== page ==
Stephane Hamel on Web Analytics 2.0 and 3.0
Stephane at immeria has a blurb about Avinash Kaushik’s video on Web Analytics 2.0 and my post this week on Web Analytics 3.0 that I started responding to in a comment. But as typical of me the comment got really long so I will just publish it here and link it to Hamel’s blog.
Stephane, good point that I didn’t explicitly define Web Analytics 3.0 … something for a follow-up post to be sure.
To your point:
“The Web and Internet ecosystem encompass quantitative and qualitative elements, physical and virtual organisms, online and offline interactions that are functioning together within legal, ethical and technological constraints. From that angle, things like a website, competition or location can’t, by themselves, explain the complexity of what’s going on. They can merely improve the science of analysis that will eventually lead to better insight.”
While it is difficult to disagree with you, I think you’re making the same argument that Charlene Li of Forrester made regarding her definition of engagement — she commented that engagement can be indicated at a minute level, such as when a flashy print ad catches your eye. Sure, but how the hell do you MEASURE someone noticing Charlene’s flashy print ad? And how do you MEASURE your legal, ethical, and technological constraints?
Kaushik and I are in near complete agreement about Web Analytics 2.0, and I thought he did a pretty good job explaining it. A lot of people have been saying the same thing as Avinash and I for over a year (Larry Freed pops to mind). An important distinction is that both the Web Analytics 2.0 and Web Analytics 3.0 paradigms are focused on tangible, measurable aspects of our (online) lives. And, in my humble opinion, the measures we take should be practical to make.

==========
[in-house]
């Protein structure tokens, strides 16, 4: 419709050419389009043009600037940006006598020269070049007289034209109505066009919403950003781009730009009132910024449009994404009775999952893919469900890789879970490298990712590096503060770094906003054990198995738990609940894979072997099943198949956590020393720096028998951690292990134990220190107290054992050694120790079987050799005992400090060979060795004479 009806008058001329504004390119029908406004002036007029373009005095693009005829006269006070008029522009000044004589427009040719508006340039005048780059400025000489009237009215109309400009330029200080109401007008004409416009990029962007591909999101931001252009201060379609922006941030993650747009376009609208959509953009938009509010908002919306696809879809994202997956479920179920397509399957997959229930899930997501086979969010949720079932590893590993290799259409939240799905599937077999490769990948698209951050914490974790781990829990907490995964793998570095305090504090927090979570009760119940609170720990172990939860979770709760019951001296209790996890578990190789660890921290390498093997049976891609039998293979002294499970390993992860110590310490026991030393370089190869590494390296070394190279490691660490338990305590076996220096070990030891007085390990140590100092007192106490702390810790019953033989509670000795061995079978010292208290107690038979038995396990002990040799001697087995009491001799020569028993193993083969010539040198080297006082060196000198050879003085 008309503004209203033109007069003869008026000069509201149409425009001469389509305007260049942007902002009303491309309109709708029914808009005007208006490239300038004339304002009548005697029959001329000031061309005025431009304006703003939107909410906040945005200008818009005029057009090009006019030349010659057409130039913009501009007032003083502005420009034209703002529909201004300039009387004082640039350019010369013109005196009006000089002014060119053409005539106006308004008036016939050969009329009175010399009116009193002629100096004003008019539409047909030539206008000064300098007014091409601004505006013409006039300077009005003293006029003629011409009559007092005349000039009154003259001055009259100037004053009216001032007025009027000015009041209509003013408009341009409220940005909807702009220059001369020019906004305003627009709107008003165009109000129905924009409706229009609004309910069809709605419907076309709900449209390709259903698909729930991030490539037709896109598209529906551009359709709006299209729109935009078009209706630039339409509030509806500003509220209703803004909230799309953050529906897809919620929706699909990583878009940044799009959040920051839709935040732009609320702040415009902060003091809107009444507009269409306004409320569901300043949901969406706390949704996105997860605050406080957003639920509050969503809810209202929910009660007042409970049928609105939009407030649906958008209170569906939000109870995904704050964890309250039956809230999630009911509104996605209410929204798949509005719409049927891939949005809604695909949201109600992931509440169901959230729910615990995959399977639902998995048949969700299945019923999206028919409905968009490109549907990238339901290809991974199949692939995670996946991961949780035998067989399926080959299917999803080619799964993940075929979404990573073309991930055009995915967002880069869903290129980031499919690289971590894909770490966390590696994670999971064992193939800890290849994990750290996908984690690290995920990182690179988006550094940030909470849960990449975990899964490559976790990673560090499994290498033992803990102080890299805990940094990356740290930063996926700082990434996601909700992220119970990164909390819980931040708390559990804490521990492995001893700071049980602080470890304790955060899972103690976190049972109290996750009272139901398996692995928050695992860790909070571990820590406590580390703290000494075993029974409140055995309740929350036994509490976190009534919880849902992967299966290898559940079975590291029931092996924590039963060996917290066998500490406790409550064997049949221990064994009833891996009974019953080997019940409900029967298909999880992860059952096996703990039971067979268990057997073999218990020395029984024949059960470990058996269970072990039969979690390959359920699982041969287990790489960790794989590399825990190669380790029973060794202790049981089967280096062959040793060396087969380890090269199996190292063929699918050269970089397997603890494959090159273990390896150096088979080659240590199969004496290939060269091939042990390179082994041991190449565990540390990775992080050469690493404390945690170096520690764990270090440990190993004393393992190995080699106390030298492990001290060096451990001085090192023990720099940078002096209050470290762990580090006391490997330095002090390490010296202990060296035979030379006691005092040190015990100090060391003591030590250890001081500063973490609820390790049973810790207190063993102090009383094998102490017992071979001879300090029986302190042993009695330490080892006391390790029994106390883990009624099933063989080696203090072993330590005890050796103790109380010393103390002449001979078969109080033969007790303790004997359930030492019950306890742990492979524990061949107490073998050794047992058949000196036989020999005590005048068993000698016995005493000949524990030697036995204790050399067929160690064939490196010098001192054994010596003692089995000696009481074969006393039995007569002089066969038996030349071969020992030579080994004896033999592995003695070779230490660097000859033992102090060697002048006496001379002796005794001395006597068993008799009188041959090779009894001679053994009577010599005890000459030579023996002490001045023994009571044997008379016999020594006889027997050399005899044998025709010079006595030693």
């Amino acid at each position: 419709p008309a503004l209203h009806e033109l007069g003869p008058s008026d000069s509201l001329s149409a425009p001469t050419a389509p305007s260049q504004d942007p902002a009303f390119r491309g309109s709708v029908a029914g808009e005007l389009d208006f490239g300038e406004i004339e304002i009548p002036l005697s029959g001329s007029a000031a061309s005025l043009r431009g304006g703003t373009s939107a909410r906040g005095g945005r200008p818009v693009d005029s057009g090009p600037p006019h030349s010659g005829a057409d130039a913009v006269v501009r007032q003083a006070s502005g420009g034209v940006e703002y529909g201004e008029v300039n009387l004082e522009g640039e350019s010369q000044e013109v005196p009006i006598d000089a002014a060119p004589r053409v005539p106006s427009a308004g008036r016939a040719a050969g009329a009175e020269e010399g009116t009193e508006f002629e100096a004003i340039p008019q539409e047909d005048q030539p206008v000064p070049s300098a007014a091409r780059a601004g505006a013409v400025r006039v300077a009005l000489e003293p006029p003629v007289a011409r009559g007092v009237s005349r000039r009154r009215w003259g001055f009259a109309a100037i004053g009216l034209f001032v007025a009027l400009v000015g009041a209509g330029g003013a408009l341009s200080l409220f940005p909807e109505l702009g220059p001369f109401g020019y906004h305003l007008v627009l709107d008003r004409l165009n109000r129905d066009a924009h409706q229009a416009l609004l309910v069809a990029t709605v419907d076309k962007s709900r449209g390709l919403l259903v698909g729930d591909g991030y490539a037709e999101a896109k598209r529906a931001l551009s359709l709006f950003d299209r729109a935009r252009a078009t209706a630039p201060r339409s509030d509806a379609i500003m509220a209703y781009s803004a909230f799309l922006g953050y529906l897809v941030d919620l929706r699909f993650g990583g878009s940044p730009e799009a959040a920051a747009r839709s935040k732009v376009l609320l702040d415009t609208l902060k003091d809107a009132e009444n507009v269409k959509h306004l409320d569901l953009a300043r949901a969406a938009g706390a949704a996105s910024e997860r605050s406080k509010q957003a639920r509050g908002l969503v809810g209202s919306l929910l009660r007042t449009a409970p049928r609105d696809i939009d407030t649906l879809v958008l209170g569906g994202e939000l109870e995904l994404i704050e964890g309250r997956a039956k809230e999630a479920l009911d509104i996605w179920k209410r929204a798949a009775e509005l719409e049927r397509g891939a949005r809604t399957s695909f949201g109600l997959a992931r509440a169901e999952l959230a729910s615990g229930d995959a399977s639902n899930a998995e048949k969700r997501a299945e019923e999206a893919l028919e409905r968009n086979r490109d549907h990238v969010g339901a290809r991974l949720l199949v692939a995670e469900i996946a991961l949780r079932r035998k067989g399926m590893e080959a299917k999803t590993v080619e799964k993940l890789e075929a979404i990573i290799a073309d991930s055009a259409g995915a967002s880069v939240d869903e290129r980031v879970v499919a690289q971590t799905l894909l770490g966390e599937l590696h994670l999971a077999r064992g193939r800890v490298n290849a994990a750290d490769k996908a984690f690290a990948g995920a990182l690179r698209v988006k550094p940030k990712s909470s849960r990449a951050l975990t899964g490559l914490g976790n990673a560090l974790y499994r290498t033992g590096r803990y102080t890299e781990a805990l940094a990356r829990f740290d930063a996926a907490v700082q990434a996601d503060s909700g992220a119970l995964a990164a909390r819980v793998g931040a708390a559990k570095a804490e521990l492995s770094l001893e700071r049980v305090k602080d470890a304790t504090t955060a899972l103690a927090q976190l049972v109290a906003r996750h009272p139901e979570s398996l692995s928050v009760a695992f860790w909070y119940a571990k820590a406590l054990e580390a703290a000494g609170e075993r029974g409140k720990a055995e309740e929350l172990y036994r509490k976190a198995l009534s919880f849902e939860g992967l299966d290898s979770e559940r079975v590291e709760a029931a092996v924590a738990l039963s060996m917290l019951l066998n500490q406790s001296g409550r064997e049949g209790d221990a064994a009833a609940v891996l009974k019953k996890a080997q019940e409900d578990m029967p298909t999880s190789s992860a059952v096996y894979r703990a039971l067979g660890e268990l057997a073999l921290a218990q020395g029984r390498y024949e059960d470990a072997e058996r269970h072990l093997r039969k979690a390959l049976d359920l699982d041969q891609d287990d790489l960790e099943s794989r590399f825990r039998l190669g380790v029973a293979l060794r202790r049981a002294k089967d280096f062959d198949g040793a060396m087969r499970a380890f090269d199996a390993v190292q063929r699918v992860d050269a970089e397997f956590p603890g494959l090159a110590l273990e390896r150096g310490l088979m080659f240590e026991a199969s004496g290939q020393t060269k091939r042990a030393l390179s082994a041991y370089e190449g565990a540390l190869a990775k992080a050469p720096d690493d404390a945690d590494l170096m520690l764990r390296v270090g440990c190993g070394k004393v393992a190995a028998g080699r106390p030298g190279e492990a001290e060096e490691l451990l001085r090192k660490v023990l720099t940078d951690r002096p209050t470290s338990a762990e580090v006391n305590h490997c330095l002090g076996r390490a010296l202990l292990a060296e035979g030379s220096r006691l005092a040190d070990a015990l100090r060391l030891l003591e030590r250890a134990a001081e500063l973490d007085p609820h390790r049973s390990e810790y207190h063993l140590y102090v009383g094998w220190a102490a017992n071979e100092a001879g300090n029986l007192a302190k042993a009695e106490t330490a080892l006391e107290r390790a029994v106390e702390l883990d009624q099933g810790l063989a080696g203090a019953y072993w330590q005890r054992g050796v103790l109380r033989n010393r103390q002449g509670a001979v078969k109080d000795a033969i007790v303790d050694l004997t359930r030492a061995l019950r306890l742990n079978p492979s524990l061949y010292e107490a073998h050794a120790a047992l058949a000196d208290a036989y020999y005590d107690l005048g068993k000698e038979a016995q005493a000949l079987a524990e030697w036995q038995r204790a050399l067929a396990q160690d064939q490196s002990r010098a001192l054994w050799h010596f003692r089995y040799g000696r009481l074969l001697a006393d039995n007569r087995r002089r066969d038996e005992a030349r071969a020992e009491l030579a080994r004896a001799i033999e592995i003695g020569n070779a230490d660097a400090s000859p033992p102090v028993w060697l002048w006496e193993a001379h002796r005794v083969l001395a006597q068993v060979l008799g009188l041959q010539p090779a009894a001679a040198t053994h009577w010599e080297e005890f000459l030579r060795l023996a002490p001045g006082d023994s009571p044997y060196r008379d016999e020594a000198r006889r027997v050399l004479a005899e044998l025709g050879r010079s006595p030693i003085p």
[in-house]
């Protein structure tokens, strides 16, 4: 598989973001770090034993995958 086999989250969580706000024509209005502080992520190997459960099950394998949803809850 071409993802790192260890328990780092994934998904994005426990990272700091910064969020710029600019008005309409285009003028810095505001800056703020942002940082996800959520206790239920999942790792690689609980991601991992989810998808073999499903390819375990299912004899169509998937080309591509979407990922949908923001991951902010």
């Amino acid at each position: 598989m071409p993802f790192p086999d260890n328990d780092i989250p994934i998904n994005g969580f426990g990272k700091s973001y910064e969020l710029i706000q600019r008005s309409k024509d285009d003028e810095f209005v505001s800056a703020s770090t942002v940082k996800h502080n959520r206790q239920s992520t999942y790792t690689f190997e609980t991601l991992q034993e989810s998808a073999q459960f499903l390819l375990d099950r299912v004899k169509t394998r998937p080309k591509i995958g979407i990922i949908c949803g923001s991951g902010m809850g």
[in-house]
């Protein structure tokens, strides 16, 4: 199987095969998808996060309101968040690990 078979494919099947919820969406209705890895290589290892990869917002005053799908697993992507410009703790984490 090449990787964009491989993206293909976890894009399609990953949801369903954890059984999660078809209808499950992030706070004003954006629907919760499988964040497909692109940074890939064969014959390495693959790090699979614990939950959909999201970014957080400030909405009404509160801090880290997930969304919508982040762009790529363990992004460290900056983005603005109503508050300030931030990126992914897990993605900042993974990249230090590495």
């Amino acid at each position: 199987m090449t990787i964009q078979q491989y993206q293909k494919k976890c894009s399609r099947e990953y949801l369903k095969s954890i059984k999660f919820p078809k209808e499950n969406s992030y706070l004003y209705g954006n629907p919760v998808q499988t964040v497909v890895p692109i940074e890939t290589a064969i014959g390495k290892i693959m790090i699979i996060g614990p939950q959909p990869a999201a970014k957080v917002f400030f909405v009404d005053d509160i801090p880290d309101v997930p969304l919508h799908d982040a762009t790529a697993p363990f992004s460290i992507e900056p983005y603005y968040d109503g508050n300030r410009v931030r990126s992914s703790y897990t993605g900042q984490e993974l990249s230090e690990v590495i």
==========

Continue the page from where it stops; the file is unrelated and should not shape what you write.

So I agree with you, it’s not about “e” business but rather about simply doing business, you’re spot on there. But here is the problem:
Web Analytics 2.0 is also an after-thought, at least for the most part. I mean, we’ve had the qualitative data in systems like ForeSee Results and Tealeaf for years, so why is it only now that we’re actively talking about combining these data into a more holistic view of the visitor? We’ve had multivariate testing systems like Offermatica and SiteSpect for years, so why is it only now that we’re actively talking about using the combination of qualitative and quantitative data to drive action? (FYI, you can download my Web Analytics 2.0 presentation from my web site if you’re interested in more of my views on the subject …)
So I guess what I’m getting at by talking about Web Analytics 3.0 at this early stage is this:
Wouldn’t it be nice if the global solution to measuring the inevitable state of “digital ubiquity” wasn’t another after-thought?
Wouldn’t it be sweet if the platform providers and device manufacturers, the standards bodies and the compliance police, all came together now instead of 10 years from now and asked “How in the world will we measure all of this?” Personally, I think so, that’s why I’m starting the conversation more-or-less five years ahead of time, so that this time we’re not all standing around trying to figure out how to answer good business questions using incomplete and inaccurate data.
Call me crazy …
Thanks very much Stephane for offering up an opinion other than “Eric and Avinash are both brilliant!” The ego stroking is great but this kind of stuff needs to be debated, openly and honestly in my humble opinion. Beers are on me in D.C.